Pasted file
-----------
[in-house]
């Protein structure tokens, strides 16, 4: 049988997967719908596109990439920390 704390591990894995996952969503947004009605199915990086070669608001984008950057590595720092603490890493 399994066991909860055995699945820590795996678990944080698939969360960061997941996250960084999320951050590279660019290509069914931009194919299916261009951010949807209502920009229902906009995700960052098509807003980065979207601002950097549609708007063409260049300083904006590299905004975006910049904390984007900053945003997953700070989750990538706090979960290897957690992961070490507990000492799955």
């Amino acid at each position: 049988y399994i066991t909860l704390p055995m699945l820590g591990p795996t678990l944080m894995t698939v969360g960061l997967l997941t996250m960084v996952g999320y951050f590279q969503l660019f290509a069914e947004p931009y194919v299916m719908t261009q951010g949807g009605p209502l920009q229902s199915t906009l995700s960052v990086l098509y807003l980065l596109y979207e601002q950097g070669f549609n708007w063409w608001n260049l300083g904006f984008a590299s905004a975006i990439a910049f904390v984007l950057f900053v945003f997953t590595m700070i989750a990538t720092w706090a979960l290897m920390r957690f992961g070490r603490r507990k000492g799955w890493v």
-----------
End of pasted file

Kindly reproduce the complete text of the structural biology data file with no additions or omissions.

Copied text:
[in-house]
């Protein structure tokens, strides 16, 4: 049988997967719908596109990439920390 704390591990894995996952969503947004009605199915990086070669608001984008950057590595720092603490890493 399994066991909860055995699945820590795996678990944080698939969360960061997941996250960084999320951050590279660019290509069914931009194919299916261009951010949807209502920009229902906009995700960052098509807003980065979207601002950097549609708007063409260049300083904006590299905004975006910049904390984007900053945003997953700070989750990538706090979960290897957690992961070490507990000492799955």
């Amino acid at each position: 049988y399994i066991t909860l704390p055995m699945l820590g591990p795996t678990l944080m894995t698939v969360g960061l997967l997941t996250m960084v996952g999320y951050f590279q969503l660019f290509a069914e947004p931009y194919v299916m719908t261009q951010g949807g009605p209502l920009q229902s199915t906009l995700s960052v990086l098509y807003l980065l596109y979207e601002q950097g070669f549609n708007w063409w608001n260049l300083g904006f984008a590299s905004a975006i990439a910049f904390v984007l950057f900053v945003f997953t590595m700070i989750a990538t720092w706090a979960l290897m920390r957690f992961g070490r603490r507990k000492g799955w890493v």